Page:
Abstract

The mining industry has difficulties predicting changes in the level of community acceptance of its projects over time. These changes are due to changes in the society and individual perceptions around these mines as a result of the mines' environmental and social impacts. Agent-based modeling can be used to facilitate better understanding of how community acceptance changes with changing mine environmental impacts. This work investigates the sensitivity of an agent-based model (ABM) for predicting changes in community acceptance of a mining project due to information diffusion to key input parameters. Specifically, this study investigates the responsiveness of the ABM to average degree (total number of friends) of the social network, close neighbour ratio (a measure of homophily in the social network) and number of early adopters ("innovators"). A two-level full factorial experiment was used to investigate the sensitivity of the model to these parameters. The primary (main), secondary and tertiary effects of each parameter were estimated to assess the model's sensitivity. The results show that the model is more responsive to close neighbour ratio and number of early adopters than average degree. Consequently, uncertainty surrounding the inferences drawn from simulation experiments using the agent-based model will be minimized by obtaining more reliable estimates of close neighbour ratio and number of early adopters. While it is possible to reliably estimate the level of early adopters from the literature, the degree of homophily (close neighbour ratio) has to be estimated from surveys that can be expensive and unreliable. Further, work is required to find economic ways to document relevant degrees of homophily in social networks in mining communities.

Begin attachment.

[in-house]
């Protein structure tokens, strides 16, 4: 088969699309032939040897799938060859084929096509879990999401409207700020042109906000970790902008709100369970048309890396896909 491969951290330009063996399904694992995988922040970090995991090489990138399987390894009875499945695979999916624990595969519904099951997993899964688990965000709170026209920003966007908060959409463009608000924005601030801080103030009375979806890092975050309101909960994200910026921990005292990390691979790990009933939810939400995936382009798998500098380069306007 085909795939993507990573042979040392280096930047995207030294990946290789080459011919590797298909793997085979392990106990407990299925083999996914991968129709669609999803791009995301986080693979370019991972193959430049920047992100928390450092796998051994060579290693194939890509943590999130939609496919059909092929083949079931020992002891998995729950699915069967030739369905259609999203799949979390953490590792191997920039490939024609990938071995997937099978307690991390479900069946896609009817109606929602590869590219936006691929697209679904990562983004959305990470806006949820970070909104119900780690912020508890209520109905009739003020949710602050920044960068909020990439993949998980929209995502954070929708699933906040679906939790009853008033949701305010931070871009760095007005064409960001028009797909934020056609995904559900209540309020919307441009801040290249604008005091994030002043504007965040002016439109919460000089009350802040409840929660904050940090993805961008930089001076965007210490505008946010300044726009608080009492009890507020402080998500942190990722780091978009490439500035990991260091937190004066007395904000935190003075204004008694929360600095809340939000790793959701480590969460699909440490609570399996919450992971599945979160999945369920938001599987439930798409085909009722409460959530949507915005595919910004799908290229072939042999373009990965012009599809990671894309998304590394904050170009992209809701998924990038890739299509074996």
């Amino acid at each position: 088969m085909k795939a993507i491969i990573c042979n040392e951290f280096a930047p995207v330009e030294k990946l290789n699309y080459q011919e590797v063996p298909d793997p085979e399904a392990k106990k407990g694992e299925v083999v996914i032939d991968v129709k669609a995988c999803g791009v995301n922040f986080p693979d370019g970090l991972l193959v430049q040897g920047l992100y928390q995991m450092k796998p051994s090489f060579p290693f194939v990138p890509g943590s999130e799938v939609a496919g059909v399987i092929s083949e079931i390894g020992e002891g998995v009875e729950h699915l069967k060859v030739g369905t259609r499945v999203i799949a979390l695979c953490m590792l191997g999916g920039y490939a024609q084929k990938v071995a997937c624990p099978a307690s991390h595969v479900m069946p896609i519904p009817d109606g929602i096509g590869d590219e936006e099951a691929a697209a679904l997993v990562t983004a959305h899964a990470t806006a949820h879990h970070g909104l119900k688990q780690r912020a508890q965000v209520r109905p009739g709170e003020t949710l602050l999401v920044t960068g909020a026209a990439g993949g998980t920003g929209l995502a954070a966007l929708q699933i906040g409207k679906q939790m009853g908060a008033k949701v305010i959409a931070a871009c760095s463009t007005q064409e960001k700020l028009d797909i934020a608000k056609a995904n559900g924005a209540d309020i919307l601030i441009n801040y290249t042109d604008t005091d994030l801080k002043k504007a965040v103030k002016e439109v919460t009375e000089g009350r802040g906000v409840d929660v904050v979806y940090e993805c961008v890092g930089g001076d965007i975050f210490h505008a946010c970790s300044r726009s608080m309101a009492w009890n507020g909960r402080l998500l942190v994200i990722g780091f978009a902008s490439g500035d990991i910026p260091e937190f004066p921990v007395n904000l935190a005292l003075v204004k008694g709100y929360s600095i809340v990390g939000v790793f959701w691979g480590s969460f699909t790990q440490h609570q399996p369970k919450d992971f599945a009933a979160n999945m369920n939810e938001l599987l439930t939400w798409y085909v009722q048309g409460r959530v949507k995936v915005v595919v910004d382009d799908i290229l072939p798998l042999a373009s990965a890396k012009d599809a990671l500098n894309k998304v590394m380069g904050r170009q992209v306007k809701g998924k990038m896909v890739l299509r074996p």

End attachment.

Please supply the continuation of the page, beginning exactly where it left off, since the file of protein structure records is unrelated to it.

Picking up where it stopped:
Department(s)

Mining and Nuclear Engineering

Keywords and Phrases

Agent-based modeling; Diffusion; Mining; Mining community; Sensitivity analysis

International Standard Serial Number (ISSN)

1460-7425

Document Type

Article - Journal

Document Version

Final Version

File Type

text

Language(s)

English

Rights

© 2017 University of Surrey, All rights reserved.

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